I’d hesitate from this early morning venturing during the early season, when the water temps favor heavy socks and neoprene waders, but when spring blends into summer’s hue, and the freestone temps tempt bare legs and sandals, try it if you haven’t. I’ve found that just about anything appropriate for an across and down swing along the bank works best. If the fishing isn’t to your liking, well, it’s still hard to knock the greeting, standing amid the water’s shimmering light of a new day.
When asked what I just caught that monster on I showed him. He put on his magnifiers and said, "I can't believe they can see that."
Troutnut's profile picture
Bellevue, WA

Posts: 2758
Troutnut on May 2, 2011May 2nd, 2011, 7:06 pm EDT
I'm really not a morning person, but I have made occasional exceptions for the Tricos, and once to try pre-dawn night fishing on a river you're very familiar with. I didn't catch any trout but did get a 26" northern from one of my usual trout pools. I had one or two missed, very heavy thumps on big night flies that make me think it would be a productive way to catch some monster trout if I put some effort into it.

Of course, there's not much point to that in my part of Alaska, where the grayling bite best during the warmest part of the day.
Jason Neuswanger, Ph.D.
Troutnut and salmonid ecologist
Motrout's profile picture
Posts: 319
Motrout on May 4, 2011May 4th, 2011, 5:17 am EDT
During the summer I will often get out predawn when I am fishing trout streams here in Missouri. Last summer was a tough one as far as water temperatures go on many of the wild trout streams around here (we had several prolonged stretches were the afternoon highs broke 100), and for quite a while from about a half-hour before sun-up to about an hour or so after sunrise was about the only window of opportunity where the water temps were low enough for productive and ethical fishing. Plus that is when about all of the bugs hatch on those hot summer days, primarily tricos around here.

Even on streams that don't suffer from water temperature problems, fishing really early can be pretty darn important in the summer. On the first 8-10 miles of upper Current River for example, a nearly 100% spring fed stream where I've never seen the water temperature go above above 70 (except once last year, after an extremely long, dry, hot spell when my water thermometer registered 72 degrees towards the lower end of the trophy trout waters) about the only time when you'll have a legitimate shot at a good sized brown trout is right at first light. After that, you can still catch rainbows , but it's ten to one you won't catch any sizable browns.They just seem to disappear when the sun is beating down on the water. Actually that goes for pretty much all year long, not just for the summer, with the exception of cloudy, rainy days.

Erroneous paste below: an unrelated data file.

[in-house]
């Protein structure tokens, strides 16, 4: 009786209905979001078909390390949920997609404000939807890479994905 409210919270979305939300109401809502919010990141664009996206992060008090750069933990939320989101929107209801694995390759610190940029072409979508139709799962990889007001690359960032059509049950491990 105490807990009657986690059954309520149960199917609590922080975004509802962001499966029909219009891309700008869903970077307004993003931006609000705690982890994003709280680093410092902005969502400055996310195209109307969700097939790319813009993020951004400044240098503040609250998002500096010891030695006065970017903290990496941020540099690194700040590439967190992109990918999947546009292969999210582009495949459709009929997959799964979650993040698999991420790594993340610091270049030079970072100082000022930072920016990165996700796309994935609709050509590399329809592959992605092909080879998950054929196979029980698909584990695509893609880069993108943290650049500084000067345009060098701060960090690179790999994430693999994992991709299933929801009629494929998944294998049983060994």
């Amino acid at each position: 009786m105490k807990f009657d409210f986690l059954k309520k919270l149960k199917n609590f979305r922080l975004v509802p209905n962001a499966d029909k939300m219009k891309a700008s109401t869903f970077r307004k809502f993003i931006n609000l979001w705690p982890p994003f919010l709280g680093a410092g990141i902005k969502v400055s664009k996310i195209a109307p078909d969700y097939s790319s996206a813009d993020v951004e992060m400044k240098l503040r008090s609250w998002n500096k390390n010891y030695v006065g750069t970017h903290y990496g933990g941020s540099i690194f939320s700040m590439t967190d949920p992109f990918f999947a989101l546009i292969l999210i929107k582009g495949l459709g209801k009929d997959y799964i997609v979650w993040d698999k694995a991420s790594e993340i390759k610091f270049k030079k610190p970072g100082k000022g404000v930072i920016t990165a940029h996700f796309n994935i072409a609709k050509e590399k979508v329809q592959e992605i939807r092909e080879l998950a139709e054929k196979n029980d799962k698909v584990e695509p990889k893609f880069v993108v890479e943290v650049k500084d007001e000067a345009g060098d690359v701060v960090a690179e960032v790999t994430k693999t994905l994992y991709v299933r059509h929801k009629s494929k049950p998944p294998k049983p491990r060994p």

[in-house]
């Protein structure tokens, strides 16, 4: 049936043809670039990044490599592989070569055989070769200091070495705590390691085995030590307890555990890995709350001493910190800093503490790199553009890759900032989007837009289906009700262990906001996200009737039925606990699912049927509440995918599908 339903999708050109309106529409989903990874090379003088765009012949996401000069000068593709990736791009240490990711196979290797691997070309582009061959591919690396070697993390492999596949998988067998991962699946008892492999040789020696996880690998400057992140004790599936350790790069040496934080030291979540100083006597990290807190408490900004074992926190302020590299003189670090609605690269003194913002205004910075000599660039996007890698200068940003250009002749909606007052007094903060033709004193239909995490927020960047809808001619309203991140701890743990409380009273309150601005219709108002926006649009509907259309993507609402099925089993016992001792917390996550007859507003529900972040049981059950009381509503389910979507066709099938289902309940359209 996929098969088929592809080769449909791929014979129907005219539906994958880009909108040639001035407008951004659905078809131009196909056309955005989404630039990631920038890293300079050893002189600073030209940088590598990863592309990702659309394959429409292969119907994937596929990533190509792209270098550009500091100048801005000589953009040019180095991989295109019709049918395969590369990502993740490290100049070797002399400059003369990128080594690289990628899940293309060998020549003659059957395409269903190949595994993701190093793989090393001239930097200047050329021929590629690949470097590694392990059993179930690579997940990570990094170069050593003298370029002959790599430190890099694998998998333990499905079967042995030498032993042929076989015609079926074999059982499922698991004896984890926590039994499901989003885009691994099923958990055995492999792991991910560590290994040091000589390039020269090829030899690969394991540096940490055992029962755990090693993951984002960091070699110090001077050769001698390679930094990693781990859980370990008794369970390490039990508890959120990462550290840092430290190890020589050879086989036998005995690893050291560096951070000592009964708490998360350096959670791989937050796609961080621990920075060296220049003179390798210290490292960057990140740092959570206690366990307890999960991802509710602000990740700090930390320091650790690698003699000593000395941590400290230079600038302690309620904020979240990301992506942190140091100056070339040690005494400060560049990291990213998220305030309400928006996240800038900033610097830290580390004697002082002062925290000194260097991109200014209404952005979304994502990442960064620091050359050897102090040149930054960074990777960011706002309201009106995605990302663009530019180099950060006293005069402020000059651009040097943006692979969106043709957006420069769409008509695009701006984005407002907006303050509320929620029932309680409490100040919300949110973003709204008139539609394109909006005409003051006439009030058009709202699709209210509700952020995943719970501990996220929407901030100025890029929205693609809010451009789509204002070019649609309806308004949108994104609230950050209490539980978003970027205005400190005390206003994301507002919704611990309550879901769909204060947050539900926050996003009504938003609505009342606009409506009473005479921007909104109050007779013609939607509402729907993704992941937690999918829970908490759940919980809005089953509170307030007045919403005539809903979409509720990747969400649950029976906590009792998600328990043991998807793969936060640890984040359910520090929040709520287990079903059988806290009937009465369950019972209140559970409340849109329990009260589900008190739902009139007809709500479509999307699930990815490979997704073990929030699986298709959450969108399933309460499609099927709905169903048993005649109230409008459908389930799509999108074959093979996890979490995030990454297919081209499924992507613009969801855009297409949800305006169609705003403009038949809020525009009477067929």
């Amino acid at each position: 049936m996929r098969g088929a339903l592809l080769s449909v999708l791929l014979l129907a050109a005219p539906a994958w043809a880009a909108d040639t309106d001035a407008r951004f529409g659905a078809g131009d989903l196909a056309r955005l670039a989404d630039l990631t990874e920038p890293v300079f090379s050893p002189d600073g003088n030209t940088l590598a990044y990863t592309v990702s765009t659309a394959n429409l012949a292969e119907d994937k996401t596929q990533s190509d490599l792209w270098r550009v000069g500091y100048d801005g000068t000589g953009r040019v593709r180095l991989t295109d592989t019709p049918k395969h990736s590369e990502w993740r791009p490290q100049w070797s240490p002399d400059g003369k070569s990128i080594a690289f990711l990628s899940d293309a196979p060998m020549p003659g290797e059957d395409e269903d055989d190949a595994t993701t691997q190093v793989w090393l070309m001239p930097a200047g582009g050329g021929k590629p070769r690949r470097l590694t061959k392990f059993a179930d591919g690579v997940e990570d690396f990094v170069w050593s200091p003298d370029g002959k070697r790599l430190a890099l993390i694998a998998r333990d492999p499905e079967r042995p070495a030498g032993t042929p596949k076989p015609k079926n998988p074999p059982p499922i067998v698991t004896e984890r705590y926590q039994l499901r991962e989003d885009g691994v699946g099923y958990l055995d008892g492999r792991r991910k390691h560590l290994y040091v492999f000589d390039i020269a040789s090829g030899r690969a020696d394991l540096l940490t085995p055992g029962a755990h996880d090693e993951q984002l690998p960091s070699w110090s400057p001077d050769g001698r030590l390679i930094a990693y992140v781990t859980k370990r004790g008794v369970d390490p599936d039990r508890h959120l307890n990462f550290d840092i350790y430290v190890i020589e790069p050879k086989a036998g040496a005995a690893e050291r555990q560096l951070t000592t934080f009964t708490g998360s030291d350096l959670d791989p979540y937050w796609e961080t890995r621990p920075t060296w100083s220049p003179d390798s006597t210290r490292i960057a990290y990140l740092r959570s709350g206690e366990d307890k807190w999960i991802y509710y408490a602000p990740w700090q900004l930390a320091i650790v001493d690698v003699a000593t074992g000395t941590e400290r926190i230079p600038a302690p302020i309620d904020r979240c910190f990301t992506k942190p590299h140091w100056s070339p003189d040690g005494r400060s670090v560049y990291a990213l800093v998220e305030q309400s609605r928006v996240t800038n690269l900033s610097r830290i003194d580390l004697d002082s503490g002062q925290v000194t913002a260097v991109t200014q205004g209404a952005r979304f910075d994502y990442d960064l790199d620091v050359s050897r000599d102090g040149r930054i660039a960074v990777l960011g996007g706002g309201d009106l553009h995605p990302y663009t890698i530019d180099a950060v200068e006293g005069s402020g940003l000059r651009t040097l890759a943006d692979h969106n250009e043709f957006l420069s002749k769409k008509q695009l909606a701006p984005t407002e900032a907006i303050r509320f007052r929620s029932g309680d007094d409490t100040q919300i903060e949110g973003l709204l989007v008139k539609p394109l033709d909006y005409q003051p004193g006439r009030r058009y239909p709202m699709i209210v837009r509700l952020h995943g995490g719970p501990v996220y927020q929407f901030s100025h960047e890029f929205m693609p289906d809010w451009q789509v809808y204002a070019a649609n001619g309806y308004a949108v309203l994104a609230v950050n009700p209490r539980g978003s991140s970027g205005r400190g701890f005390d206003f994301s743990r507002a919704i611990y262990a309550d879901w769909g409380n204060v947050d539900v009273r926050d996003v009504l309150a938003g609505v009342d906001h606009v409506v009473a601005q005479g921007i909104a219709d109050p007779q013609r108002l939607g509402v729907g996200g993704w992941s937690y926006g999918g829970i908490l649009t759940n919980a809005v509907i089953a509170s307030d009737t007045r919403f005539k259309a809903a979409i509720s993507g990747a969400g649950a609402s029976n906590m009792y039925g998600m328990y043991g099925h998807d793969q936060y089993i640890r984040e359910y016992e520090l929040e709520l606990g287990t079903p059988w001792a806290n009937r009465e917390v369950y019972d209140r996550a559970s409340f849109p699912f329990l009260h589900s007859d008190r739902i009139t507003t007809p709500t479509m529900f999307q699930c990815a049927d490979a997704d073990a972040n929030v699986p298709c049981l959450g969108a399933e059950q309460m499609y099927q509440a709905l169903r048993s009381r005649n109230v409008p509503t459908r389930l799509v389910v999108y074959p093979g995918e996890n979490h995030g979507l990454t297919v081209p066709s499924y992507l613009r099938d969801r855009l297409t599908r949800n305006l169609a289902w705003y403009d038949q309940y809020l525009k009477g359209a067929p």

"I don't know what fly fishing teaches us, but I think it's something we need to know."-John Gierach
Keystoner's profile picture
Eugene, OR - formerly Eastern PA

Posts: 145
Keystoner on May 21, 2011May 21st, 2011, 9:07 am EDT
EARLY Morning is 100% where it's at. I seldom wake up later than 4am on a day on which I am going fishing. In fact, I get very anxious if I am driving to the stream in the morning and it's light out. This is mostly because the fishing just overall seems to be better. Evening hatches excluded, of course. However, I also really enjoy the solitude. Rigging up by the light of my headlamp, walking down and just sitting there in the darkness, soaking it all in until it's time to fish. This is my ritual all year, and my sleeping pattern is largely dictated by when the sun is rising. It's really kind of sick, but, I often leave the bar extremely early, or decline all together. And to think, they say I have no priorities!!
"Out into the cool of the evening, strolls the Pretender. He knows that all his hopes and dreams, begin and end there." -JB